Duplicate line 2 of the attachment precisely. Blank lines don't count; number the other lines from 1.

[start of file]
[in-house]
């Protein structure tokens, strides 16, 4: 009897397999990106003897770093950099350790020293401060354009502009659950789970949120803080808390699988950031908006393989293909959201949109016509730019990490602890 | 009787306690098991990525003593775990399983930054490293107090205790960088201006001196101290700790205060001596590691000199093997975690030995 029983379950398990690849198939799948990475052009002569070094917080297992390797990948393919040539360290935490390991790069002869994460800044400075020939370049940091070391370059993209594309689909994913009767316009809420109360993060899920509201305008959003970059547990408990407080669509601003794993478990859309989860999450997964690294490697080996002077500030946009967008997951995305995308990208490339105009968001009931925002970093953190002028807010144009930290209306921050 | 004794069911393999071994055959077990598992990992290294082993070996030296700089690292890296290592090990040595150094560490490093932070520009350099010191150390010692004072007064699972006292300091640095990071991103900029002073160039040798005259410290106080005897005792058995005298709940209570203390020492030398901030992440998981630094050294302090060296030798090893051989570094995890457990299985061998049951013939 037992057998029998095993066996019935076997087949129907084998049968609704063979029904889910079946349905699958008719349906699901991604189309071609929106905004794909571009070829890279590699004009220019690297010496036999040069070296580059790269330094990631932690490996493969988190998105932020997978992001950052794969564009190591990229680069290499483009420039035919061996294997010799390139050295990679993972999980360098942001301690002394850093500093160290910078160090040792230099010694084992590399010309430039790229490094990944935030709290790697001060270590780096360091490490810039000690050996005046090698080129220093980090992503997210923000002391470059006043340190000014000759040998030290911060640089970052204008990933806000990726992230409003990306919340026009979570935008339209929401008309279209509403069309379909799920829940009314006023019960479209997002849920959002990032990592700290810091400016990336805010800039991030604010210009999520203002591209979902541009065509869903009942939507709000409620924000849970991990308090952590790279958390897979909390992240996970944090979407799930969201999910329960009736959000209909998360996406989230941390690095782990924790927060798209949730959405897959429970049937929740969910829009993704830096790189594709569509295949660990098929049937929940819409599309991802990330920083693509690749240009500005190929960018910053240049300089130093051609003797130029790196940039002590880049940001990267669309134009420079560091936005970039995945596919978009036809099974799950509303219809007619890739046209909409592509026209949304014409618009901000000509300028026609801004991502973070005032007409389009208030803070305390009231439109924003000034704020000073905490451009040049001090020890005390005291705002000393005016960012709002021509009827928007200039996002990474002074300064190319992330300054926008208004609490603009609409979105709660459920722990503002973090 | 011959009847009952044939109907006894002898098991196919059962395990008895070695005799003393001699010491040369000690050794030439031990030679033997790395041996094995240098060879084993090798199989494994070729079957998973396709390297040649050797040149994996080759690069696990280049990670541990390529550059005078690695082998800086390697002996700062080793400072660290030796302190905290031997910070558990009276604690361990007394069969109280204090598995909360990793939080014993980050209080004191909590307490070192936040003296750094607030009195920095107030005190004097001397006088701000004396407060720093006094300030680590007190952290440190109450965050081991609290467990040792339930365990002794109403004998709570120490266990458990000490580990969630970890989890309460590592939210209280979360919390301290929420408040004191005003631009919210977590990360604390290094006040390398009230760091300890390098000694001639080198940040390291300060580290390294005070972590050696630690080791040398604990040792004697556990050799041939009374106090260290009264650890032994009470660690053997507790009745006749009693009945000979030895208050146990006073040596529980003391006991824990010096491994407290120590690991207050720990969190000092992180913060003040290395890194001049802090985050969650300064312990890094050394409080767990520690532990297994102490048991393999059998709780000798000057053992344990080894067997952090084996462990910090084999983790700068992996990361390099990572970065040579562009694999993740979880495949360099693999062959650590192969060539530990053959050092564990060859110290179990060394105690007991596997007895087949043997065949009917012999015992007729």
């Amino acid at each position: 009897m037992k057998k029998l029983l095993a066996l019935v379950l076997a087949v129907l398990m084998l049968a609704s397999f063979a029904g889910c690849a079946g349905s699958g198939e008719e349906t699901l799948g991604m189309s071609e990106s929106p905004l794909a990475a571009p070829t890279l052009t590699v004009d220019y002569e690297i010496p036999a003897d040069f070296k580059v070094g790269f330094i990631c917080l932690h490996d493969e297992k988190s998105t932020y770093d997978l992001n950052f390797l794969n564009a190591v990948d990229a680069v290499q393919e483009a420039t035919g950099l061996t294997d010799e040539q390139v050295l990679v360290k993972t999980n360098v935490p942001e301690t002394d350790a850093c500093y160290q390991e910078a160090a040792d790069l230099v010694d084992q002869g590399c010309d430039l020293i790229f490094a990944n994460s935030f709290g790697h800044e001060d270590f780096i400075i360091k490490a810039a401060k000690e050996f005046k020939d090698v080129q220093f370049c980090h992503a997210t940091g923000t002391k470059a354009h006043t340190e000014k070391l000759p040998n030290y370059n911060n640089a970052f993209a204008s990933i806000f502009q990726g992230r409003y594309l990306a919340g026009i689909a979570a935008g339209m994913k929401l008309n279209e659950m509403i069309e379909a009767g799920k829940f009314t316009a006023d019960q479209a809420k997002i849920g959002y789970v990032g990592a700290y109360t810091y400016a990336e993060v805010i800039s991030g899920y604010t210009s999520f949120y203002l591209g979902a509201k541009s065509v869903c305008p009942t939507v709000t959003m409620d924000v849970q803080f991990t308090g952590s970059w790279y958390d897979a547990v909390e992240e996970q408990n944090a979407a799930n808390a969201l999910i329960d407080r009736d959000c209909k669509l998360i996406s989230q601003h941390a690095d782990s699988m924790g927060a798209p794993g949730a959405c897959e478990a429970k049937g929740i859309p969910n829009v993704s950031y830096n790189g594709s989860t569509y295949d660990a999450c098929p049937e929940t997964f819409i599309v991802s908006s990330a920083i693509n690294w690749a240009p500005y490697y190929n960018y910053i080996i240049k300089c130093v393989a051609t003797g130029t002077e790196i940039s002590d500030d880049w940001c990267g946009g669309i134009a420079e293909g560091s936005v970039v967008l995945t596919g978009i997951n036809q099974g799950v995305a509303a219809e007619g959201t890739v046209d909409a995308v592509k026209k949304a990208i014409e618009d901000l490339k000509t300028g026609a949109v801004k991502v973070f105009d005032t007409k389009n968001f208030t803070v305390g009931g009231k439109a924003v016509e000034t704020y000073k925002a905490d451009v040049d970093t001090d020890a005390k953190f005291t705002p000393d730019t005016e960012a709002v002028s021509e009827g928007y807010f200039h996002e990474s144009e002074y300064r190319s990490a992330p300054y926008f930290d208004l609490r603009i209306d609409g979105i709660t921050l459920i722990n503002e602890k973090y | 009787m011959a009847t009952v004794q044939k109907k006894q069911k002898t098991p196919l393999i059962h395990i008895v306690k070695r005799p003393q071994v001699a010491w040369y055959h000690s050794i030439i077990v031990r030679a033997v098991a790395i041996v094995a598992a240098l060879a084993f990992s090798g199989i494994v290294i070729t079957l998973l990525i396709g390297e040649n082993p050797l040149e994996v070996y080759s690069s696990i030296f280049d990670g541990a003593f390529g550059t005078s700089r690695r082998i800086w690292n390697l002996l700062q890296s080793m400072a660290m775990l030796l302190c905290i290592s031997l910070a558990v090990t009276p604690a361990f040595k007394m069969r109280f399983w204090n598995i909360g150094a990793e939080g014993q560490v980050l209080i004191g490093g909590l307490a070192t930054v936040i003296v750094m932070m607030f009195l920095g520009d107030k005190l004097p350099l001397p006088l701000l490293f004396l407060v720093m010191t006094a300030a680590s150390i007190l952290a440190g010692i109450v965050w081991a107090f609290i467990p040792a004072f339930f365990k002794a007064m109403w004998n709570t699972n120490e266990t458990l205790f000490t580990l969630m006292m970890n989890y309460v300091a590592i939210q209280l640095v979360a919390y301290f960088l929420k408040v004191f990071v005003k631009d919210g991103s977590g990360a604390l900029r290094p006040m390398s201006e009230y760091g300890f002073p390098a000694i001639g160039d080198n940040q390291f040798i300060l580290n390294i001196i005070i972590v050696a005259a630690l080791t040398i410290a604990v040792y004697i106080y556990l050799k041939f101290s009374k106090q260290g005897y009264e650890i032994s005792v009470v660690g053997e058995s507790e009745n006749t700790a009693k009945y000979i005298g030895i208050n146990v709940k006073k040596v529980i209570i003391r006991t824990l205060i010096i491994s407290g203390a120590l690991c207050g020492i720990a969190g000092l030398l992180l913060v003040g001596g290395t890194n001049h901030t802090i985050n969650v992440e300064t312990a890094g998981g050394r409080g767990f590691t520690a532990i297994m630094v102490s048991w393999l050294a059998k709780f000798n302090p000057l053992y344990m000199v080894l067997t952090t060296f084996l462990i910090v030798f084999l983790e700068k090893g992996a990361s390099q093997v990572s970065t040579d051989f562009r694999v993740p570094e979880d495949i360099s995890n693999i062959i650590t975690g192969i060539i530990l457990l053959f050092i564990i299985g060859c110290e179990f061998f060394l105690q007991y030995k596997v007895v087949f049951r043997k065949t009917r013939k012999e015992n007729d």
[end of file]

């Protein structure tokens, strides 16, 4: 009897397999990106003897770093950099350790020293401060354009502009659950789970949120803080808390699988950031908006393989293909959201949109016509730019990490602890 | 009787306690098991990525003593775990399983930054490293107090205790960088201006001196101290700790205060001596590691000199093997975690030995 029983379950398990690849198939799948990475052009002569070094917080297992390797990948393919040539360290935490390991790069002869994460800044400075020939370049940091070391370059993209594309689909994913009767316009809420109360993060899920509201305008959003970059547990408990407080669509601003794993478990859309989860999450997964690294490697080996002077500030946009967008997951995305995308990208490339105009968001009931925002970093953190002028807010144009930290209306921050 | 004794069911393999071994055959077990598992990992290294082993070996030296700089690292890296290592090990040595150094560490490093932070520009350099010191150390010692004072007064699972006292300091640095990071991103900029002073160039040798005259410290106080005897005792058995005298709940209570203390020492030398901030992440998981630094050294302090060296030798090893051989570094995890457990299985061998049951013939 037992057998029998095993066996019935076997087949129907084998049968609704063979029904889910079946349905699958008719349906699901991604189309071609929106905004794909571009070829890279590699004009220019690297010496036999040069070296580059790269330094990631932690490996493969988190998105932020997978992001950052794969564009190591990229680069290499483009420039035919061996294997010799390139050295990679993972999980360098942001301690002394850093500093160290910078160090040792230099010694084992590399010309430039790229490094990944935030709290790697001060270590780096360091490490810039000690050996005046090698080129220093980090992503997210923000002391470059006043340190000014000759040998030290911060640089970052204008990933806000990726992230409003990306919340026009979570935008339209929401008309279209509403069309379909799920829940009314006023019960479209997002849920959002990032990592700290810091400016990336805010800039991030604010210009999520203002591209979902541009065509869903009942939507709000409620924000849970991990308090952590790279958390897979909390992240996970944090979407799930969201999910329960009736959000209909998360996406989230941390690095782990924790927060798209949730959405897959429970049937929740969910829009993704830096790189594709569509295949660990098929049937929940819409599309991802990330920083693509690749240009500005190929960018910053240049300089130093051609003797130029790196940039002590880049940001990267669309134009420079560091936005970039995945596919978009036809099974799950509303219809007619890739046209909409592509026209949304014409618009901000000509300028026609801004991502973070005032007409389009208030803070305390009231439109924003000034704020000073905490451009040049001090020890005390005291705002000393005016960012709002021509009827928007200039996002990474002074300064190319992330300054926008208004609490603009609409979105709660459920722990503002973090 | 011959009847009952044939109907006894002898098991196919059962395990008895070695005799003393001699010491040369000690050794030439031990030679033997790395041996094995240098060879084993090798199989494994070729079957998973396709390297040649050797040149994996080759690069696990280049990670541990390529550059005078690695082998800086390697002996700062080793400072660290030796302190905290031997910070558990009276604690361990007394069969109280204090598995909360990793939080014993980050209080004191909590307490070192936040003296750094607030009195920095107030005190004097001397006088701000004396407060720093006094300030680590007190952290440190109450965050081991609290467990040792339930365990002794109403004998709570120490266990458990000490580990969630970890989890309460590592939210209280979360919390301290929420408040004191005003631009919210977590990360604390290094006040390398009230760091300890390098000694001639080198940040390291300060580290390294005070972590050696630690080791040398604990040792004697556990050799041939009374106090260290009264650890032994009470660690053997507790009745006749009693009945000979030895208050146990006073040596529980003391006991824990010096491994407290120590690991207050720990969190000092992180913060003040290395890194001049802090985050969650300064312990890094050394409080767990520690532990297994102490048991393999059998709780000798000057053992344990080894067997952090084996462990910090084999983790700068992996990361390099990572970065040579562009694999993740979880495949360099693999062959650590192969060539530990053959050092564990060859110290179990060394105690007991596997007895087949043997065949009917012999015992007729």